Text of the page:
This is the engraving made by a man who traveled with De Soto. All maps of De Soto’s route do not show that his expedition came as far north as Batesville AR.

But few American historians really care ancient American history. The following quote comes from chapter 5, The Three Hundred Years War, in Earl Shorris’ book entitled The Death of the Great Spirit, 1971.

“The suppression of the true history of America is one of the more exquisite works of human society: the suppressed information is easily available to every citizen, yet few are even aware of its existence.” (p. 77)

American history books do not contain items such as:

The Egyptian expeditions, which may have carved Chartrock over 3200 years ago (ya).

The Iberian settlers, who may have created the Dickinson “arrowheads” 2500 to 1800 ya.

The Norse traders, who may have left tombstones 1400 to 700 ya.

The Irish Christians, who may have left marks on graves 600 to 400 ya.

And De Soto, who punched his name along his path of destruction 469 years ago.

True history was written, for millenniums, on the rocks near Batesville AR. I hope my great grand kids are some of the “few [who] are even aware of its existence.”

Meanwhile, Hal sent this link so you too can learn more true history about Stone County, Arkansas.

I want to read ancient true history.

I am going on a Trip to FAR.

Saturday, March 13, 2010

Graves


The grave in the foreground belongs to the Indian princess, the next grave is her husband Levi Moore's and the older grave beyond is the one with the Ogam writing at one corner (and possibly elsewhere).

This stone is on the corner of a grave near the burial place of the Indian princess, Disa Moore. This grave appears much older than hers or her husband's (Levi Moore).

It is rumored that Disa Moore is a descendant of Peter Cornstalk [IV] (one of the younger Peter Cornstalks). A Peter Cornstalk and his brother both married their wives at nearby Wolf House, the oldest public building still standing in Arkansas.

A band of Shawnees lived across White River from Wolf House. The brother reportedly changed his last name to Avey and apparently was never harmed, but Peter Cornstalk is said to have been shot by whites who came to his house when he was there along.

He hid in the chimney, as there was no fire in the fireplace. The attackers thought he was not there but before leaving, one of them fired up the chimney. Cornstalk hung on until they rode away, then climbed down, went out into his cornfield and died. Cornstalk in the cornfield, very ironic. But that's the story.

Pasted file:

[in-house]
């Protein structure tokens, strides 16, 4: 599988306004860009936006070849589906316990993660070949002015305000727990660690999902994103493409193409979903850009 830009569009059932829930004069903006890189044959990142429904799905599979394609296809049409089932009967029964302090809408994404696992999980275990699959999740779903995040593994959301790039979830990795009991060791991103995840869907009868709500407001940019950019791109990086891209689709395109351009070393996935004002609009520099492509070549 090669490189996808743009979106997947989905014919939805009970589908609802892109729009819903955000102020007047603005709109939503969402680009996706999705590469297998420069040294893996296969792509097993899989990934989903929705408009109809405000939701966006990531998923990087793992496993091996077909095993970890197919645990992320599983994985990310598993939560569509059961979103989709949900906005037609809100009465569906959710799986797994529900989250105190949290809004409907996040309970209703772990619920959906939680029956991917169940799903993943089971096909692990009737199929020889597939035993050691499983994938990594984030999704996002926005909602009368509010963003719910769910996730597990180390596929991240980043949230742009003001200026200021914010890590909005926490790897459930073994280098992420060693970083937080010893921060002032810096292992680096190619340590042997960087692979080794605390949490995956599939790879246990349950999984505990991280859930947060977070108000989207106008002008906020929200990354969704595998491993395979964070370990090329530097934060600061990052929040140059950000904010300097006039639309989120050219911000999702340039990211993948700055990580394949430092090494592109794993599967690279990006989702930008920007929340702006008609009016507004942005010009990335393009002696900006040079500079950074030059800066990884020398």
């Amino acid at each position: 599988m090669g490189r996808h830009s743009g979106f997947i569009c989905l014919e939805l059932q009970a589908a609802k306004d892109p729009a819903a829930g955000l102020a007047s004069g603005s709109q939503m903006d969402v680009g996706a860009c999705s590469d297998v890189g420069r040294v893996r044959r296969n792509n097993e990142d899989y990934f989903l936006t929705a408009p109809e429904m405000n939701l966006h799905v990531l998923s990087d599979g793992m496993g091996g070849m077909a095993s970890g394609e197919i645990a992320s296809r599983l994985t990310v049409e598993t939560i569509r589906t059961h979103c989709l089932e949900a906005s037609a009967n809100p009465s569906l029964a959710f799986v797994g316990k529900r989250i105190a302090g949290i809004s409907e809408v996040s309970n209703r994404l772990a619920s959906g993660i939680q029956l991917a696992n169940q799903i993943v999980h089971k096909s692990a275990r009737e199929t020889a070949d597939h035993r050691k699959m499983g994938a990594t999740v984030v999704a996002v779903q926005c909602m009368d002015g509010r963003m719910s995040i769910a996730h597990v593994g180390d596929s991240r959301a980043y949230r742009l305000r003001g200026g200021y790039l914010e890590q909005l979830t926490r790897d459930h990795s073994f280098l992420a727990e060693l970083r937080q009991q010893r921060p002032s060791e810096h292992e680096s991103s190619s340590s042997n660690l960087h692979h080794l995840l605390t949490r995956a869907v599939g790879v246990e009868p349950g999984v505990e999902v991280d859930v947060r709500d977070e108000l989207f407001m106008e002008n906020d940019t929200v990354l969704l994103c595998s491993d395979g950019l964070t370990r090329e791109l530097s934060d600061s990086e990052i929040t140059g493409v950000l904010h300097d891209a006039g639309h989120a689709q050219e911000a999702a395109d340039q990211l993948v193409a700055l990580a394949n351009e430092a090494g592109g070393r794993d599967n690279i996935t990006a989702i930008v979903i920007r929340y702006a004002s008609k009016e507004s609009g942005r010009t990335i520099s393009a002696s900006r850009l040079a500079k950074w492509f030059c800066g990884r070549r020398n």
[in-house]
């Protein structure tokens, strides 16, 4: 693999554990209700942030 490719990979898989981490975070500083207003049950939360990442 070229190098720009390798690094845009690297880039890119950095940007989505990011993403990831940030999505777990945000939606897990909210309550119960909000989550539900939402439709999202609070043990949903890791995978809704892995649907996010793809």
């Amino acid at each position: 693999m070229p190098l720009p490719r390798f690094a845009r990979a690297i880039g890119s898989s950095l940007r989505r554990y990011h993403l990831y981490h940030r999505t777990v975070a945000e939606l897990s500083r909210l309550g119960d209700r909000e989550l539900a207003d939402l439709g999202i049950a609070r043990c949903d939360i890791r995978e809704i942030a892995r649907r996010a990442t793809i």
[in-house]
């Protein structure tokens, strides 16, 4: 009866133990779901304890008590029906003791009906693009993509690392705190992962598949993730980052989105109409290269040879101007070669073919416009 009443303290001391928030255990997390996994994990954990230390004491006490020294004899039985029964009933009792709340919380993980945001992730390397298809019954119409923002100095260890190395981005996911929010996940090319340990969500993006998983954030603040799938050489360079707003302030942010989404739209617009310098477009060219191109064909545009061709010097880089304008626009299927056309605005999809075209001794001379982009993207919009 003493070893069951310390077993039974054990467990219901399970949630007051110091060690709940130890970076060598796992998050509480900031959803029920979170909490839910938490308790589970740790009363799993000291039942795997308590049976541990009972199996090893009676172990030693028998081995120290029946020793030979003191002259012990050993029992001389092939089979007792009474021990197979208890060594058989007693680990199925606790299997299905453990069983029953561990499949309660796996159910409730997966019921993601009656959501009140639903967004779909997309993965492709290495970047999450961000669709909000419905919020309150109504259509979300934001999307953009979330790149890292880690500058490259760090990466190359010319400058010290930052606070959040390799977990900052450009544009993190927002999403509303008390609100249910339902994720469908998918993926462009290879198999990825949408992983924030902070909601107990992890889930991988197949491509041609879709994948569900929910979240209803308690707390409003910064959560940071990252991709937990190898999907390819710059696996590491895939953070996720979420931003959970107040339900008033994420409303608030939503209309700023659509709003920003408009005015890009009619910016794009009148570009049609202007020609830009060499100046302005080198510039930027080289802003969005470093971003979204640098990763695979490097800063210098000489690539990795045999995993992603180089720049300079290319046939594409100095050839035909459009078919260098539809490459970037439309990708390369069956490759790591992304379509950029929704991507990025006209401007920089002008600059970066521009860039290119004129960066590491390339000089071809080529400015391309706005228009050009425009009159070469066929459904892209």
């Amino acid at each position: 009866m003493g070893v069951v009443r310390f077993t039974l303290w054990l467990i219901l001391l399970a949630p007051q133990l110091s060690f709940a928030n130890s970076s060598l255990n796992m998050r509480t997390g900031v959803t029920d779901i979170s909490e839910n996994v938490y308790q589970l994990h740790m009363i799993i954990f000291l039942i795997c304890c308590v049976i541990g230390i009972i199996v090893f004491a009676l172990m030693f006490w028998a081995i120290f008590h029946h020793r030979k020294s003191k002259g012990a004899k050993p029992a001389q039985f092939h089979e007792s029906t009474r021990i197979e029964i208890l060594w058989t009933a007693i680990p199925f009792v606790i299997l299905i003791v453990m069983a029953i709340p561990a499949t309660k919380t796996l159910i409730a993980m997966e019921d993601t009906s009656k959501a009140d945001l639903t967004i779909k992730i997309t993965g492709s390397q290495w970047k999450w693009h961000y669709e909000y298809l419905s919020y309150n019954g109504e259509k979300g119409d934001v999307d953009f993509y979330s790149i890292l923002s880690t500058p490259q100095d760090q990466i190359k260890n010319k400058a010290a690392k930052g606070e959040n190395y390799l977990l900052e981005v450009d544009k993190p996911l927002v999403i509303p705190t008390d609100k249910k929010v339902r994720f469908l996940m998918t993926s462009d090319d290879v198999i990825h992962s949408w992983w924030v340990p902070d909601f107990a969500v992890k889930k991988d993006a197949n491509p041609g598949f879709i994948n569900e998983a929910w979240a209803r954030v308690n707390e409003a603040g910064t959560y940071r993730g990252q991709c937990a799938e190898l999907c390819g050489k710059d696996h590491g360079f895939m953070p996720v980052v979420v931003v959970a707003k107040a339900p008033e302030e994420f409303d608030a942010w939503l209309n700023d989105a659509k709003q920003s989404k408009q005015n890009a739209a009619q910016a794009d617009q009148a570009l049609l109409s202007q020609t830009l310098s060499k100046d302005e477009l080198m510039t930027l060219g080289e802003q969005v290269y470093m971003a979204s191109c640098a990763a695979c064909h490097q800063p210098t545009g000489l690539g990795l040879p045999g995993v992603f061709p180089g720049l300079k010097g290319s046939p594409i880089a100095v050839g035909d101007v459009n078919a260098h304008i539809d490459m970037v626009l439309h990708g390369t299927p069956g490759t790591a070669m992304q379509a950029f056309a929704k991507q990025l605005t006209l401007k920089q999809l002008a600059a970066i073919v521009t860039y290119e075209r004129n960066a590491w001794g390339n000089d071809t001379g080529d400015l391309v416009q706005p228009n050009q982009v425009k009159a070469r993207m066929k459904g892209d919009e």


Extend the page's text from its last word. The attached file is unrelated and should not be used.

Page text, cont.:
I think this reportedly happened in Searcy County which is not such an improbably stretch for him to be buried in Farris Cemetery near Onia (pronounced Oney by all the nativ

All are in Farris Cemetery near Onia in Stone County, Arkansas.
____________________________________________________________________-

The CHECKLIST

Travel
..March 24, to Memphis, arrive at 1415
....Shuttle to Batesville
....Batesville motel: Holiday Inn Express
..March 28,
....Ride with Lee to Little Rock by 930
….Flight home. Confirm
PEOPLE
..Myself
..Larry
..Lee and Joy
..Susan No response, assume no show.
..Charlie
..Larry’s other friends—Another car full
..Arkansas invitees, No Response, assume no show.
Schedules
… Rune Stone appointment?
....Atl-Atl demo?
....Program at School?
....Evening program at Cherokee Village?
....Leni Lenape were Christians at Cowboy Church?
....Vehicles: Two, (Larry, Lee, Myron, Charlie,) …(Larry;s invitees)
Things
..Contour Maps. USGS downloads free.
..Bronze Age America, Missed this. Going back to Liv. Pending.
..Ogam and other ancient scripts. OK.
..Dickinson Projectile Point. Need info. Pending.
TO Do
..Load Notebook computer, Pending
..Copy Cornstalk IV heritage? Pending
..Find Chaos of Cosmic Catastrophe? Pending.
..Small straws & tape, Pending
..Camera, Mine now inop. Pending.

The SUMMARY
...Larry, It appears that the people you invite could occupy a second car. I hope for some rotation so we will be able to visit with everybody.
...My biggest concern is the scheduling to see the rune stone. Have you made that ,,,arrangement yet?
,,,Are we going to have any of the extracurricular meeting/

One Week to packing.

Let's lave a good Trip to FAR.